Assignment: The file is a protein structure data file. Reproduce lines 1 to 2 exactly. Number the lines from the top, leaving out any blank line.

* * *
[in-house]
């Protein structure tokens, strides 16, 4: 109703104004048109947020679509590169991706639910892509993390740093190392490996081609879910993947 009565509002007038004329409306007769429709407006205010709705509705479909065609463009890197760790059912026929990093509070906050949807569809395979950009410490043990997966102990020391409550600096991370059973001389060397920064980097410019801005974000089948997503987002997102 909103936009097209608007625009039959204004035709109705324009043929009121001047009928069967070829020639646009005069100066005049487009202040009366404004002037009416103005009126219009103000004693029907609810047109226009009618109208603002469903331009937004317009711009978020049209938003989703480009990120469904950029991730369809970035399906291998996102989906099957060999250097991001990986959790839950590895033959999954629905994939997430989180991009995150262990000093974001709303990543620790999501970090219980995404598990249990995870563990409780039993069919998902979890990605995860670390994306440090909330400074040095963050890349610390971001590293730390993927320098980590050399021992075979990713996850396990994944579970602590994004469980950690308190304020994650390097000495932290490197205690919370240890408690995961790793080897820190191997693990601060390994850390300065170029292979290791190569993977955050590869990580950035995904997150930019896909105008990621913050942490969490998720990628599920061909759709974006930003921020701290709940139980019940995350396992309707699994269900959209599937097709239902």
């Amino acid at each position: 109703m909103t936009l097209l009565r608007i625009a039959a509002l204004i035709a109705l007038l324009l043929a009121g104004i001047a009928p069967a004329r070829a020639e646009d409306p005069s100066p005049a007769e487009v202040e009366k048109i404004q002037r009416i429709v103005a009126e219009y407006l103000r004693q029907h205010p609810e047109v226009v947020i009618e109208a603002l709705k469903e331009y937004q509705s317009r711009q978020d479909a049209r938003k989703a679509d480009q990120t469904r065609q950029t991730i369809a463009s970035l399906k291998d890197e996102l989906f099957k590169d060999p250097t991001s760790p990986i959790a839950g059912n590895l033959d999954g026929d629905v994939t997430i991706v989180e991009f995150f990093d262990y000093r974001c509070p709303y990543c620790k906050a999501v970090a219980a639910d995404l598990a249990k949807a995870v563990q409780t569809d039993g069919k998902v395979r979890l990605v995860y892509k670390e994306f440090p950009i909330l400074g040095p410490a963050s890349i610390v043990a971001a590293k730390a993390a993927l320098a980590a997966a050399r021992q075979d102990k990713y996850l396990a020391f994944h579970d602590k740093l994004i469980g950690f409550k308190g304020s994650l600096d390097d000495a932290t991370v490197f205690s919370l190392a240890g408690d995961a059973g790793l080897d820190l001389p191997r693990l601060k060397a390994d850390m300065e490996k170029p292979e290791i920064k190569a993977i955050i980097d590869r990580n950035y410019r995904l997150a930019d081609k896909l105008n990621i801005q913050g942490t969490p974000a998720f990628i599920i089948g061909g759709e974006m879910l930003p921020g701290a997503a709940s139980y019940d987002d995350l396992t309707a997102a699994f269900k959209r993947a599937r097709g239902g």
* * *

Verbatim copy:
[in-house]
């Protein structure tokens, strides 16, 4: 109703104004048109947020679509590169991706639910892509993390740093190392490996081609879910993947 009565509002007038004329409306007769429709407006205010709705509705479909065609463009890197760790059912026929990093509070906050949807569809395979950009410490043990997966102990020391409550600096991370059973001389060397920064980097410019801005974000089948997503987002997102 909103936009097209608007625009039959204004035709109705324009043929009121001047009928069967070829020639646009005069100066005049487009202040009366404004002037009416103005009126219009103000004693029907609810047109226009009618109208603002469903331009937004317009711009978020049209938003989703480009990120469904950029991730369809970035399906291998996102989906099957060999250097991001990986959790839950590895033959999954629905994939997430989180991009995150262990000093974001709303990543620790999501970090219980995404598990249990995870563990409780039993069919998902979890990605995860670390994306440090909330400074040095963050890349610390971001590293730390993927320098980590050399021992075979990713996850396990994944579970602590994004469980950690308190304020994650390097000495932290490197205690919370240890408690995961790793080897820190191997693990601060390994850390300065170029292979290791190569993977955050590869990580950035995904997150930019896909105008990621913050942490969490998720990628599920061909759709974006930003921020701290709940139980019940995350396992309707699994269900959209599937097709239902």